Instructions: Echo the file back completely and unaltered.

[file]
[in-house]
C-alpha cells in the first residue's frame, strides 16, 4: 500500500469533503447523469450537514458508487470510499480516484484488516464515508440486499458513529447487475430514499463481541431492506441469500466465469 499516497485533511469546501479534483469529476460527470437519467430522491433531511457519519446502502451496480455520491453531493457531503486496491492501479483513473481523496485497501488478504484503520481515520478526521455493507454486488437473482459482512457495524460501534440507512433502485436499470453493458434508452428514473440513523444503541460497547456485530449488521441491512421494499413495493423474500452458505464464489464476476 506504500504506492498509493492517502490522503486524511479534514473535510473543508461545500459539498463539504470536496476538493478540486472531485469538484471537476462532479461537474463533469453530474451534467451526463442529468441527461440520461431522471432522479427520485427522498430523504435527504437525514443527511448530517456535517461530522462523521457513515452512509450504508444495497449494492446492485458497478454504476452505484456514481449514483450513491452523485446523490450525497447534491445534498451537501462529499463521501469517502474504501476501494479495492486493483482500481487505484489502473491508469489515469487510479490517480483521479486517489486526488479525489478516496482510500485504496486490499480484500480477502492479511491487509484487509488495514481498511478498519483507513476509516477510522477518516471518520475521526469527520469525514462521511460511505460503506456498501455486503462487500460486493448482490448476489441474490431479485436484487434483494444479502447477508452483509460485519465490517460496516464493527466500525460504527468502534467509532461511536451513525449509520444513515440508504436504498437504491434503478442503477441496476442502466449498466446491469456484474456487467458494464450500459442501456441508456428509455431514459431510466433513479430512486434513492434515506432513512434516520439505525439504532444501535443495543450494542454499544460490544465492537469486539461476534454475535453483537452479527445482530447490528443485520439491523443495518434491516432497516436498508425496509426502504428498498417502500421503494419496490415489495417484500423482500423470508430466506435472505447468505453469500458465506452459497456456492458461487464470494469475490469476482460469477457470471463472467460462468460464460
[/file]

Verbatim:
[in-house]
C-alpha cells in the first residue's frame, strides 16, 4: 500500500469533503447523469450537514458508487470510499480516484484488516464515508440486499458513529447487475430514499463481541431492506441469500466465469 499516497485533511469546501479534483469529476460527470437519467430522491433531511457519519446502502451496480455520491453531493457531503486496491492501479483513473481523496485497501488478504484503520481515520478526521455493507454486488437473482459482512457495524460501534440507512433502485436499470453493458434508452428514473440513523444503541460497547456485530449488521441491512421494499413495493423474500452458505464464489464476476 506504500504506492498509493492517502490522503486524511479534514473535510473543508461545500459539498463539504470536496476538493478540486472531485469538484471537476462532479461537474463533469453530474451534467451526463442529468441527461440520461431522471432522479427520485427522498430523504435527504437525514443527511448530517456535517461530522462523521457513515452512509450504508444495497449494492446492485458497478454504476452505484456514481449514483450513491452523485446523490450525497447534491445534498451537501462529499463521501469517502474504501476501494479495492486493483482500481487505484489502473491508469489515469487510479490517480483521479486517489486526488479525489478516496482510500485504496486490499480484500480477502492479511491487509484487509488495514481498511478498519483507513476509516477510522477518516471518520475521526469527520469525514462521511460511505460503506456498501455486503462487500460486493448482490448476489441474490431479485436484487434483494444479502447477508452483509460485519465490517460496516464493527466500525460504527468502534467509532461511536451513525449509520444513515440508504436504498437504491434503478442503477441496476442502466449498466446491469456484474456487467458494464450500459442501456441508456428509455431514459431510466433513479430512486434513492434515506432513512434516520439505525439504532444501535443495543450494542454499544460490544465492537469486539461476534454475535453483537452479527445482530447490528443485520439491523443495518434491516432497516436498508425496509426502504428498498417502500421503494419496490415489495417484500423482500423470508430466506435472505447468505453469500458465506452459497456456492458461487464470494469475490469476482460469477457470471463472467460462468460464460